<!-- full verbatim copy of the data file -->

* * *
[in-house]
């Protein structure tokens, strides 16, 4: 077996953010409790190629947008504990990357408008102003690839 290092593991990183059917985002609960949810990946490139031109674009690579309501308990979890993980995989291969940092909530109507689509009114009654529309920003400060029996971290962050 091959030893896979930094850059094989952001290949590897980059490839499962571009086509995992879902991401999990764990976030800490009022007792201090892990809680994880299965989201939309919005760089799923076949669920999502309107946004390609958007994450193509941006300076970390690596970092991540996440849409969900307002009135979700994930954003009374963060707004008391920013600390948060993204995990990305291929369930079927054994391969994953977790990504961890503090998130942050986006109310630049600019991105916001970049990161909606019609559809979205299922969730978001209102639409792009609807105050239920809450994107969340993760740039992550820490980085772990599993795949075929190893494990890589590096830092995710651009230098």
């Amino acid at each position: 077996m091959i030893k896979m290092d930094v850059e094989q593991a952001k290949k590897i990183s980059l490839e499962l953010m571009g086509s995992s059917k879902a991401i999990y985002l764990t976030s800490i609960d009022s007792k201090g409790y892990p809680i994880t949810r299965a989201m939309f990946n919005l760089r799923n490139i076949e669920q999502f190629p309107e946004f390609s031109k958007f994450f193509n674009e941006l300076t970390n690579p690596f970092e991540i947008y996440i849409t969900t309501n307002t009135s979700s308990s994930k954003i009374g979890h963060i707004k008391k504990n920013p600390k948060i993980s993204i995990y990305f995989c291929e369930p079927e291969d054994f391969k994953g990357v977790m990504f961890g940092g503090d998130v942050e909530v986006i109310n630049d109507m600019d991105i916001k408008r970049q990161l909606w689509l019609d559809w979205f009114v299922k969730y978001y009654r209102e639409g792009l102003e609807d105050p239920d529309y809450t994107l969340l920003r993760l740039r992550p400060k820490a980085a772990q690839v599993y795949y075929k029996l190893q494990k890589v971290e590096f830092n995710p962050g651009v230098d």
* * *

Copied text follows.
[in-house]
């Protein structure tokens, strides 16, 4: 077996953010409790190629947008504990990357408008102003690839 290092593991990183059917985002609960949810990946490139031109674009690579309501308990979890993980995989291969940092909530109507689509009114009654529309920003400060029996971290962050 091959030893896979930094850059094989952001290949590897980059490839499962571009086509995992879902991401999990764990976030800490009022007792201090892990809680994880299965989201939309919005760089799923076949669920999502309107946004390609958007994450193509941006300076970390690596970092991540996440849409969900307002009135979700994930954003009374963060707004008391920013600390948060993204995990990305291929369930079927054994391969994953977790990504961890503090998130942050986006109310630049600019991105916001970049990161909606019609559809979205299922969730978001209102639409792009609807105050239920809450994107969340993760740039992550820490980085772990599993795949075929190893494990890589590096830092995710651009230098």
């Amino acid at each position: 077996m091959i030893k896979m290092d930094v850059e094989q593991a952001k290949k590897i990183s980059l490839e499962l953010m571009g086509s995992s059917k879902a991401i999990y985002l764990t976030s800490i609960d009022s007792k201090g409790y892990p809680i994880t949810r299965a989201m939309f990946n919005l760089r799923n490139i076949e669920q999502f190629p309107e946004f390609s031109k958007f994450f193509n674009e941006l300076t970390n690579p690596f970092e991540i947008y996440i849409t969900t309501n307002t009135s979700s308990s994930k954003i009374g979890h963060i707004k008391k504990n920013p600390k948060i993980s993204i995990y990305f995989c291929e369930p079927e291969d054994f391969k994953g990357v977790m990504f961890g940092g503090d998130v942050e909530v986006i109310n630049d109507m600019d991105i916001k408008r970049q990161l909606w689509l019609d559809w979205f009114v299922k969730y978001y009654r209102e639409g792009l102003e609807d105050p239920d529309y809450t994107l969340l920003r993760l740039r992550p400060k820490a980085a772990q690839v599993y795949y075929k029996l190893q494990k890589v971290e590096f830092n995710p962050g651009v230098d």